15. Rusiashvili, G., (2021). Collusion and Abuse of Representative Authority. Georgian-German Journal of Comparative Law, №6, pp. 1-2. (In Georgian)
  16. Surguladze, N. (2002) Corpus Iuris Civilis. Tbilisi, p. 193. (In Georgian)
  17. Teteloshvili, B., (2022). The Lifetime Annuity Contract - Its Basics of Origin and the Rights and Obligations of the Parties (The Attitude of the Civil Code of Georgia to the Modern Trends in its Regulation). Tbilisi: „Georgika“, pp. 210-211. (In Georgian)
  18. Kardava, E. (2019). Association Agreement - a Special International Agreement with Specific Characteristics in the Book: Jorbenadze, S. (ed.), Sergo Jorbenadze 90, Tbilisi: Sulkhan-Saba Orbeliani University Press, p. 169. (In Georgian)
  19. Qiuzi, T., (2019). Importance of Comparative Law for Georgia. Georgian-German Journal of Comparative Law, №2, pp. 2, 7. (In Georgian)
  20. Kandashvili, I. (2018). Judicial and Non-judicial Forms of Alternative Dispute Resolution on the Example of Mediation in Georgia. Tbilisi: Ivane Javakhishvili Tbilisi State University Press, p. 223. (In Georgian)
  21. Kandashvili, I. (2020). Mediation (Effective Alternative Dispute Resolution), Tbilisi, pp. 188- 189. (In Georgian)
  22. Zweigert, K., Kitz, H. (2001). An Introduction to Comparative Law in the Private Law. 1st ed., Tbilisi: “GCI”, pp. 10, 200. (In Georgian)
  23. Zweigert, K., Kitz, H. (2001). An Introduction to Comparative Law in the Private Law. 2rd ed., Tbilisi: “GCI”, pp. 8-9. (In Georgian)
  24. Tskhadadze, K., (2012). The Need for the Institution of Representation in Administrative Law. “Journal of Law”, №1, p. 294. (In Georgian)
  25. Tskhadadze, K., (2016). Institute of Representation in Administrative Law. Tbilisi: Ivane Javakhishvili Tbilisi State University Press, pp. 21-22. (In Georgian)
  26. Chanturia, L., (2011). General Part of Civil Law. Tbilisi: “Law”, pp. 421-422, 424-425. (In Georgian)
  27. Jorbenadze, S. (2017). Commentary on Article 103 in the Book: Chanturia, L. (ed.), Commentary on the Civil Code of Georgia, Book I, Tbilisi, pp. 590- 591. (In Georgian)
  28. Brown, H., (2007). Napoleon Bonaparte, Political Prodigy, Journal of History Compass. Blackwell Publishing House, №5/4, pp. 1387-1388.
  29. Charles Sumner Lobingier, (1918). Napoleon and His Code. Harvard Law Review, Vol. 32, №2, pp. 123-124.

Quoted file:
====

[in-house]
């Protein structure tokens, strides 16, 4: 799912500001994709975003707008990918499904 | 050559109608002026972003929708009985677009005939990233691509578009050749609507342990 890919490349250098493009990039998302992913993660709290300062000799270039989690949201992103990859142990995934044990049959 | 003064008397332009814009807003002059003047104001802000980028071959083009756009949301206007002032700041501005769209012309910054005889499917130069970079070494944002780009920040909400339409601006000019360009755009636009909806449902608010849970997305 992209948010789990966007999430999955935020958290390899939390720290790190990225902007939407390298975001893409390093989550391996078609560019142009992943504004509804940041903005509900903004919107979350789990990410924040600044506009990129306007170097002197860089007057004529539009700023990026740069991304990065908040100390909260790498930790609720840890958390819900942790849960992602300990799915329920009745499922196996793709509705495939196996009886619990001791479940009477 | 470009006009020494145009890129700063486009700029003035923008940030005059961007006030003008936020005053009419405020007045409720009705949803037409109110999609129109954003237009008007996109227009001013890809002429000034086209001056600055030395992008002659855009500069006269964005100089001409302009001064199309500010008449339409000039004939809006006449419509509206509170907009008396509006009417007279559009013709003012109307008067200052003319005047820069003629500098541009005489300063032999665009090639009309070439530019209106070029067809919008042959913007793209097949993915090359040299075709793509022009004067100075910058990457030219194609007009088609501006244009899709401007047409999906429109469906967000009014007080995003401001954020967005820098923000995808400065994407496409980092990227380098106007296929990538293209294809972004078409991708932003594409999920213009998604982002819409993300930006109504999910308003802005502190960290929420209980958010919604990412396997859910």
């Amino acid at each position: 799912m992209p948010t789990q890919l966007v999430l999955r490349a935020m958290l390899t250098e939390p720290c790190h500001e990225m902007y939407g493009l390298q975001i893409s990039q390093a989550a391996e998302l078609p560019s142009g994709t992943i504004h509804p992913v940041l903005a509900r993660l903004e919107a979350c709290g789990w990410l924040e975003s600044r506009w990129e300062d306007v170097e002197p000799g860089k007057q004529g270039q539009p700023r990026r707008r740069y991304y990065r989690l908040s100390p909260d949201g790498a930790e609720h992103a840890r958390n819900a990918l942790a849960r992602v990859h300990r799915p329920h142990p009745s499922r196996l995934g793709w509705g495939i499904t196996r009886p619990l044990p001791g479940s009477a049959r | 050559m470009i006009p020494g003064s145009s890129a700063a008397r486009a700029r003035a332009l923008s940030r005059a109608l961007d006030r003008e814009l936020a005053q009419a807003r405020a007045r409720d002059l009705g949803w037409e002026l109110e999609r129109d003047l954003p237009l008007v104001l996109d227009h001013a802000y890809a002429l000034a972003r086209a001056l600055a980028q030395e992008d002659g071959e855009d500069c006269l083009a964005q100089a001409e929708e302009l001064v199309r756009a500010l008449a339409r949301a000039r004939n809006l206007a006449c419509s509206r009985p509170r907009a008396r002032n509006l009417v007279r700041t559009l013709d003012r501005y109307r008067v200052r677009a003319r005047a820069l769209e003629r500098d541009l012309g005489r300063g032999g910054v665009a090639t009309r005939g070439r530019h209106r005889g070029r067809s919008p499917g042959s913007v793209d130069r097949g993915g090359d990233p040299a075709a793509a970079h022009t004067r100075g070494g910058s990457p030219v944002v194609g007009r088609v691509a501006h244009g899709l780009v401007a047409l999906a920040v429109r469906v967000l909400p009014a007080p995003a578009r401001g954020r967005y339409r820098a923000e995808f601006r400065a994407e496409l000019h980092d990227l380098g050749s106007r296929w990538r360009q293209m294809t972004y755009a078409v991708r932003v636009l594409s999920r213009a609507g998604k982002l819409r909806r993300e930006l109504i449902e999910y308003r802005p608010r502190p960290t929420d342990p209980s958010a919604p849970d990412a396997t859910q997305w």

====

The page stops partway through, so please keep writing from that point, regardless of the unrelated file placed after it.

30. Fauvarque-Cosson, B., (2014). The French Contract Law Reform in a European Context. Elte Law Journal, №1, p. 67.
  31. Léon Julliot de La Morandière, (1948). The Reform of the French Civil Code. The University of Pennsylvania Law Review, Vol. 97, №1, pp. 1-2.
  32. Markesinis, B. S., Unberath, H., Johnston, A. (2006). The German Law of Contract, A Comparative Treatise, 2nd ed., Oxford/Portland, Oregon, pp. 65, 412-413.
  33. MüKo/Schubert, BGB, 7. Aufl., 2015, § 164, Rn. 1 (in German).
  34. Pieck, M., (1996). A Study of the Significant Aspects of German Contract Law. Journal of Annual Survey of International & Comparative Law, Vol. 3, Issue 1, pp. 115-116.

Court Decisions:

  1. Ruling of the Supreme Court of Georgia in the Case №as-124-116-2017, Dated 23 July 2020. (In Georgian)
  2. Ruling of the Supreme Court of Georgia in the Case №as-800-2020, Dated 12 November 2020. (In Georgian)
  3. Ruling of the Supreme Court of Georgia in the Case №as-1281-2018, Dated 27 March 2019. (In Georgian)
  4. Ruling of the Supreme Court of Georgia in the Case №as-1178-1098-2017, Dated 26 March 2019. (In Georgian)
  5. Ruling of the Supreme Court of Georgia in the Case №as-1555-2018, Dated 7 June 2019. (In Georgian)
  6. Ruling of the Supreme Court of Georgia in the Case №as-766-766-2018, Dated 10 June 2019. (In Georgian)
  7. Ruling of the Supreme Court of Georgia in the Case №as-917-909(k-16), Dated 19 July 2019. (In Georgian)
  8. Ruling of the Supreme Court of Georgia in the Case №as-847-847-2018, Dated 25 September 2018. (In Georgian)
  9. Ruling of the Supreme Court of Georgia in the Case №as-678-649-2016, Dated 16 December 2016. (In Georgian)
  10. Ruling of the Supreme Court of Georgia in the Case №as-235-222-2015, Dated 16 March 2015. (In Georgian)
  11. Ruling of the Supreme Court of Georgia in the Case №as-951-989-2011, Dated 10 November 2011. (In Georgian)
  12. Ruling of the Supreme Court of Georgia in the Case №as-836-1078-04, Dated 23 June 2005. (In Georgian)
  13. BGH 11.05.2011 - VIII ZR 289/09.
  14. BGH 19.12.2014 - V ZR 194/13.
  15. The Supreme Court of the United Kingdom, Cramaso LLP (Appellant) v Ogilvie-Grant, Earl of Seafield and Others (Respondents).
  16. The Supreme Court of the United Kingdom, Lloyd (Respondent) v Google LLC (Appellant).

Notes:

  1. Qiuzi, T., (2019). Importance of Comparative Law for Georgia. Georgian-German Journal of Comparative Law, №2, p. 7. (In Georgian)
  2. Jorbenadze, S. (2017). Commentary on Article 103 in the Book: Chanturia, L. (ed.), Commentary on the Civil Code of Georgia, Book I, Tbilisi, p. 590. (In Georgian)
  3. Zweigert, K., Kitz, H. (2001). An Introduction to Comparative Law in the Private Law. 1st ed., Tbilisi: “GCI”, p. 10. (In Georgian)
  4. Aleksandre Kazbegi, “Khevisberi Gotcha”. (In Georgian)
  5. Vazha Pshavela, “Bakhtrioni”. (In Georgian)
  6. Kandashvili, I. (2018). Judicial and Non-judicial Forms of Alternative Dispute Resolution on the Example of Mediation in Georgia. Tbilisi: Ivane Javakhishvili Tbilisi State University Press, p. 223. (In Georgian)